Big Bertha's Adventures

Two friends and a beetle

I was leading the way along a hiking trail at Cedar Hill State Park when I stopped in my tracks.

“LOOK!  We have to stop.”

I dropped all my things and carefully approached the beetle.

I knew the next few minutes would be a production. Beetles, spiders and other curiosities are captivating subjects for photography.

I sat on the ground and fully embraced the chance that I’d get eaten by chiggers and who knows what else.  It really doesn’t matter—I am documenting a moment in time.  I’ve been eaten by chiggers recently and I seem to be ok.  I must have photos of this beetle.

My friends, Tore and Joe, didn’t seem to mind.  They waited very patiently as I excitedly took photos.

Big Bertha's Adventures

Big Bertha's Adventures

Big Bertha's Adventures

Satisfied with my photos I looked at the miniature people I ‘just happened’ to have with me on this hike.

Joe helped select a figure and placed it carefully beside the beetle.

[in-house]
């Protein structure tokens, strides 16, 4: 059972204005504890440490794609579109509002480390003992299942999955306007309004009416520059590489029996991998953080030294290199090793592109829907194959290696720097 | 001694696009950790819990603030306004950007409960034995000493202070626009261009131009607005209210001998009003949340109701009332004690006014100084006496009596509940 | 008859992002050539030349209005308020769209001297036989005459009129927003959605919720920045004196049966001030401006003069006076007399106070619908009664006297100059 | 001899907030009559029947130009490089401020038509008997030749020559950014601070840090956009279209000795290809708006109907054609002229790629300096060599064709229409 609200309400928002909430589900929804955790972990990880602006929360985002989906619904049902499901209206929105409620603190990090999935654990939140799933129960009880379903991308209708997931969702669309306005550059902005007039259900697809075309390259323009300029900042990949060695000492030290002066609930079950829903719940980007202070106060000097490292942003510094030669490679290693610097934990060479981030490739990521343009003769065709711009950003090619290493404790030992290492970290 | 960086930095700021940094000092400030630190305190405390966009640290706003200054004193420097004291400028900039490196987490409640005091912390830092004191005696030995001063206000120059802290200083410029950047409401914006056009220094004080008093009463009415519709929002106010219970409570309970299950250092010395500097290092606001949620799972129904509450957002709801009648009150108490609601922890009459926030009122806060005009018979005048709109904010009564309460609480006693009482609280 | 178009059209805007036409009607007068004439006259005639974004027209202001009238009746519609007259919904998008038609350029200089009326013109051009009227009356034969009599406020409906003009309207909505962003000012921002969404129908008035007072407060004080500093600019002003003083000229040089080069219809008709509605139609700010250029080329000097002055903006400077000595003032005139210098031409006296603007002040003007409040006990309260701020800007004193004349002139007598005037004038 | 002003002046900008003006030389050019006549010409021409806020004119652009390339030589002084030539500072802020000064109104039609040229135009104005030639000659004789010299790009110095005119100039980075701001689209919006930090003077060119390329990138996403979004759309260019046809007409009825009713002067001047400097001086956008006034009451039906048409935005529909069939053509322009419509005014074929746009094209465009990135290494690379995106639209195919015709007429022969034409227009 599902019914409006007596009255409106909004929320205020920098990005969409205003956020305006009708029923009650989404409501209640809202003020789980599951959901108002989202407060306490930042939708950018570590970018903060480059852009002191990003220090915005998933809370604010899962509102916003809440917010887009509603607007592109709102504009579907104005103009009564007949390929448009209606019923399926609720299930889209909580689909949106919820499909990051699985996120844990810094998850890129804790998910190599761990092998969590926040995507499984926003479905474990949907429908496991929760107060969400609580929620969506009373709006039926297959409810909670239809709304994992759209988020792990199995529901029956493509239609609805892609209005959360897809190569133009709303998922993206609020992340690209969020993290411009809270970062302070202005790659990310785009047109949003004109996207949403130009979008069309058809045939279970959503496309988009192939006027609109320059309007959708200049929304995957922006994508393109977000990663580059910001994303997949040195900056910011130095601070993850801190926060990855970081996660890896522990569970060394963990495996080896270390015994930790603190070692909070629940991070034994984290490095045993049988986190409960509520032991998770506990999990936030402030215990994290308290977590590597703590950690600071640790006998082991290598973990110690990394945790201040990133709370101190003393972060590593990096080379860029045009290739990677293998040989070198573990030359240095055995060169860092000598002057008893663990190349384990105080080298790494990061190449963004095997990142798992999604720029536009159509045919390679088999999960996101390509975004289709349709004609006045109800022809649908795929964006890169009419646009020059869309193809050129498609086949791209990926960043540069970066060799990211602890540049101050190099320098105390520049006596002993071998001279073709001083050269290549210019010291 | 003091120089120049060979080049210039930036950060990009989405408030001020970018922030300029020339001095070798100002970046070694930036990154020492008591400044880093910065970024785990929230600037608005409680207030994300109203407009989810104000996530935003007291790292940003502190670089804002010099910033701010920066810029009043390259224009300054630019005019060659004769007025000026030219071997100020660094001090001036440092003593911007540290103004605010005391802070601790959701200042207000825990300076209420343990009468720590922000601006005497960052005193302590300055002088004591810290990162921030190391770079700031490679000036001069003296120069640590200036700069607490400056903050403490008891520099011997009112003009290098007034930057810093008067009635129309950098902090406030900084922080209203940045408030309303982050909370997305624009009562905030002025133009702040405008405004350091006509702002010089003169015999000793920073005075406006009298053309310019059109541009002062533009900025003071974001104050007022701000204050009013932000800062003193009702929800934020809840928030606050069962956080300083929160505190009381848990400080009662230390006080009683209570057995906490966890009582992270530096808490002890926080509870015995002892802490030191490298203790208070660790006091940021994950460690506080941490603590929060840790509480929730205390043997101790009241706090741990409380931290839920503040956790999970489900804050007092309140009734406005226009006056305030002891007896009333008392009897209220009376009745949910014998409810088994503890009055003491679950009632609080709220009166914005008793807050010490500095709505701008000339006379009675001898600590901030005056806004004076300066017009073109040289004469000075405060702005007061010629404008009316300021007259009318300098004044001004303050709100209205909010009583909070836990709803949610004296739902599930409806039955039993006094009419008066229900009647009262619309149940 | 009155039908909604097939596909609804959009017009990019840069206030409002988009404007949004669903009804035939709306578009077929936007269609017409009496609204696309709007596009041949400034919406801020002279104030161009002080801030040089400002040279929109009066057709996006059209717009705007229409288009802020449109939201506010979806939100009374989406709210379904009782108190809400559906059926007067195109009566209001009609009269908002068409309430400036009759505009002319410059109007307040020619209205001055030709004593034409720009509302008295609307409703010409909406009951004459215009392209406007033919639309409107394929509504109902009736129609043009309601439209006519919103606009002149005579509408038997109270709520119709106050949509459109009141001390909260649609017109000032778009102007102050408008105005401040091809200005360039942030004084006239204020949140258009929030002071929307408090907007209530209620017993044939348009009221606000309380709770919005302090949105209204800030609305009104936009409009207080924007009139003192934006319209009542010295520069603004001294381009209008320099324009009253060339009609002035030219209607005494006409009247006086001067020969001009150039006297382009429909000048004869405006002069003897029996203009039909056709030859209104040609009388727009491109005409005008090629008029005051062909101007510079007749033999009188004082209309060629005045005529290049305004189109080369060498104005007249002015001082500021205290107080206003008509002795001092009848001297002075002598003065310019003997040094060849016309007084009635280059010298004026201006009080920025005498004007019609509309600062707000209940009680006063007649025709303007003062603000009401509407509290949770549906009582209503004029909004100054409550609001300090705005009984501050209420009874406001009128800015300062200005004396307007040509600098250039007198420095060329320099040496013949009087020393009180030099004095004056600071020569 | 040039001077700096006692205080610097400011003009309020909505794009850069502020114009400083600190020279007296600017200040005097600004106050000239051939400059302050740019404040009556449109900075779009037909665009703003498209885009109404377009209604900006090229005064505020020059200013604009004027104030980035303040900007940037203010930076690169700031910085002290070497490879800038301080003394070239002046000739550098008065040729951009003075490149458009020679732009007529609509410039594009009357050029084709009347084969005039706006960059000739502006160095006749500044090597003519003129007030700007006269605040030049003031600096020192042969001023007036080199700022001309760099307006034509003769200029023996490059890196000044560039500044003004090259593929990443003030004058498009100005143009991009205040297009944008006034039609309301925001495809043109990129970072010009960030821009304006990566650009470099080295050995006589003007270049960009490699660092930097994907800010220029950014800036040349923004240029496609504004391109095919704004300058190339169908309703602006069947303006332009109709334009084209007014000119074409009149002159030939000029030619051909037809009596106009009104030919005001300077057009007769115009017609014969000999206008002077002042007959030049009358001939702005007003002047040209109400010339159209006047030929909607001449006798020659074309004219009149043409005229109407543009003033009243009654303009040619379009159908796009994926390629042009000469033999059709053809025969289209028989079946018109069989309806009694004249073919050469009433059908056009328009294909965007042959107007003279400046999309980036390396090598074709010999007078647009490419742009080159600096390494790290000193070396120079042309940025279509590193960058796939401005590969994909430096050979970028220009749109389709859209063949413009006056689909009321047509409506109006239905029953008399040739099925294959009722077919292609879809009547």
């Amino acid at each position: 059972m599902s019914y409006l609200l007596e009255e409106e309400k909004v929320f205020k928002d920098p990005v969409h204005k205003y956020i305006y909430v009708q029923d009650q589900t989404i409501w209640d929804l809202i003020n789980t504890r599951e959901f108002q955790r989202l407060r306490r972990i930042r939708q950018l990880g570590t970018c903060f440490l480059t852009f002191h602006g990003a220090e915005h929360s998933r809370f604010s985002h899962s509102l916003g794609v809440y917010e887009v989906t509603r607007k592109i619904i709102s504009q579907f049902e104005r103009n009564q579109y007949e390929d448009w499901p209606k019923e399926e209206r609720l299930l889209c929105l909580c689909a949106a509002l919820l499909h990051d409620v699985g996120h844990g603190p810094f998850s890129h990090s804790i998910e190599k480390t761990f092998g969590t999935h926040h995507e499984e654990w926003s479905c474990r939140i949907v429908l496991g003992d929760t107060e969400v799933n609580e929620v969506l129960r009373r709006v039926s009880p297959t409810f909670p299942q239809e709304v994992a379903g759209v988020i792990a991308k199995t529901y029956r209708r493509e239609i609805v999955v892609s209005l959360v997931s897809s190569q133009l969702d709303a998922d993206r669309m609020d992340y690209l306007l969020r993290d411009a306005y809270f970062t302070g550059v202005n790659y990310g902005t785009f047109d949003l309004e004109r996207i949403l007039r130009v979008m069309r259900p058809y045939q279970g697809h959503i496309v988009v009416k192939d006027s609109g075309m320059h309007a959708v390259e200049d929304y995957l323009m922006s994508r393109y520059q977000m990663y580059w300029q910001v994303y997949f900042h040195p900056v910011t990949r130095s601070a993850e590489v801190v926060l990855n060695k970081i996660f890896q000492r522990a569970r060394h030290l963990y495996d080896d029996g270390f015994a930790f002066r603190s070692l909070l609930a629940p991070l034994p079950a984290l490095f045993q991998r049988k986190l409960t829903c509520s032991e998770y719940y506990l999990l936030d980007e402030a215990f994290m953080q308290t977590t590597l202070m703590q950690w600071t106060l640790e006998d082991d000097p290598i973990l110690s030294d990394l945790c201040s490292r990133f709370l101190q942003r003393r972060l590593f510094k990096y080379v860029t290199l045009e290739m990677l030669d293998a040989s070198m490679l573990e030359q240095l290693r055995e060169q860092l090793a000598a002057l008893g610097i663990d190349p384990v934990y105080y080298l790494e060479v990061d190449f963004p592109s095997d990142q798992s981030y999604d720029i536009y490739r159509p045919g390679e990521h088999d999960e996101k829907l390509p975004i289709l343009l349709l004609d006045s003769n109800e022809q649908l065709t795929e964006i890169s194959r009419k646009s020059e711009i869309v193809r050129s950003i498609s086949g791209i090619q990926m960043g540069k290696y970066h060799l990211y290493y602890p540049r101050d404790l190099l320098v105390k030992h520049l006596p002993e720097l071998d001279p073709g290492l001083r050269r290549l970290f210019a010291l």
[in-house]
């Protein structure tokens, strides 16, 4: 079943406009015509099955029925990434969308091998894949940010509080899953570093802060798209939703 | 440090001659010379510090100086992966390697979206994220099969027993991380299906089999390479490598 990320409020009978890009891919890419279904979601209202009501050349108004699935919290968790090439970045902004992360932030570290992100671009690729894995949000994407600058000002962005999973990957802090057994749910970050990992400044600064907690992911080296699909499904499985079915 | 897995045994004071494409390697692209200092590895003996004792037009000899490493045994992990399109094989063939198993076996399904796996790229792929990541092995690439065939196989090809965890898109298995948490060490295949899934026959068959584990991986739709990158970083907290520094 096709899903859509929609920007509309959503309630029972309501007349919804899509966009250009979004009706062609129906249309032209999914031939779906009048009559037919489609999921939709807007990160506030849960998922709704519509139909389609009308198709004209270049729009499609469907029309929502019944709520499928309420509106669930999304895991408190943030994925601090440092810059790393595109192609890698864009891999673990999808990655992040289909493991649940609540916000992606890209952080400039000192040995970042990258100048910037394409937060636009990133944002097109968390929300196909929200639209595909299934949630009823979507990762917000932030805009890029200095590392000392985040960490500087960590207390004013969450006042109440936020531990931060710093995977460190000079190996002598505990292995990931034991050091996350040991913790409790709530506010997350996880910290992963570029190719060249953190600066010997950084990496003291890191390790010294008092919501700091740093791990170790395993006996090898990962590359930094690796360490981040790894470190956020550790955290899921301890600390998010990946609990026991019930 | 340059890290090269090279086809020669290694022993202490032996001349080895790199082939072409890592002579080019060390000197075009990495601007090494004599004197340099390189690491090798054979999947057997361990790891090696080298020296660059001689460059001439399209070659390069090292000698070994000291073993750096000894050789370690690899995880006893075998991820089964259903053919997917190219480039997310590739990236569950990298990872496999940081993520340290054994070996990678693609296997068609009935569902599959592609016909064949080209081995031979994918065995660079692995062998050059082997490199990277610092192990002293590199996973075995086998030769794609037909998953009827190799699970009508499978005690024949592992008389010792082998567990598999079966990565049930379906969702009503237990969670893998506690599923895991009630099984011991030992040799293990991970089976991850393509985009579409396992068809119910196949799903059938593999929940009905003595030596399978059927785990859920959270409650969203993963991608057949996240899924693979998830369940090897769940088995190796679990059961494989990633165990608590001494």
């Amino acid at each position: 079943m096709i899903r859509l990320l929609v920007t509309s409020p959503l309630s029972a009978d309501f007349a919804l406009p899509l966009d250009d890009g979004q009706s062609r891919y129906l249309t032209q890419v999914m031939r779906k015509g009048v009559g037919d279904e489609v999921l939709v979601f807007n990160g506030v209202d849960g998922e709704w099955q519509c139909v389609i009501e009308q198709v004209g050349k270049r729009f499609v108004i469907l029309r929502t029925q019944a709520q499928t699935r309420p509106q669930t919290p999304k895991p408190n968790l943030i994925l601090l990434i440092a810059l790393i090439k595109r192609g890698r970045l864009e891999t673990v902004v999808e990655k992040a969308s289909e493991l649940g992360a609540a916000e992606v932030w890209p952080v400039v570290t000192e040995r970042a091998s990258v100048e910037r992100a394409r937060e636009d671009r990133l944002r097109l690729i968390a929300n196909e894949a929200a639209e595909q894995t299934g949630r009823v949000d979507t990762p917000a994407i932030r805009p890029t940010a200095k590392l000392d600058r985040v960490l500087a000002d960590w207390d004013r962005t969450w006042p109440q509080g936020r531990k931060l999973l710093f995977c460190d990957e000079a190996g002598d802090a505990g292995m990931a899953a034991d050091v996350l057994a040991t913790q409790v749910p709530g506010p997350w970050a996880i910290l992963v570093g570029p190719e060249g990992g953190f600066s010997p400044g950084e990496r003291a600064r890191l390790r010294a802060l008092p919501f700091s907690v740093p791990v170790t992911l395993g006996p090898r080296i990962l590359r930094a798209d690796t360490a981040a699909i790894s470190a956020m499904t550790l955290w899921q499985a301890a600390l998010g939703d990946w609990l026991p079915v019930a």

Big Bertha's Adventures

Can you believe the beetle didn’t move an inch during this time?

I looked at the spectacle of a beetle with a miniature person.  I tried to resist—but it was inevitable.  I had to lie completely flat on my stomach to get the right angle.  I hoped the beetle wouldn’t come charging at me.  Plus holding the camera steady was a challenge.

Big Bertha's Adventures

But OH how I love the photo and what a wonderful memory shared with two amazing friends.  Thank you, Tore Bellis and Joe Maleski!

During this time, Tore managed to stay occupied…

Big Bertha's Adventures


For those curious – the beetle is called an Ironclad Beetle – and for good reason!  It has one of the hardest exoskeletons among arthropods.  There’s no use in trying to squash it with your shoe.  In fact, you have to drill a hole through the exoskeleton just to get a pin through it.  I mentioned I was shocked that the beetle was very accommodating – it didn’t move an inch during our photo shoot.  It turns out these beetles play dead when they are disturbed.  I also read they are made in to ‘living jewelry’ in Mexico.  If I had known all this information, I probably would have set up camp next to this beetle.  An entire village of miniature people would have moved in to the scene and my friends would have had to drag me away.  Well, there’s always next time!

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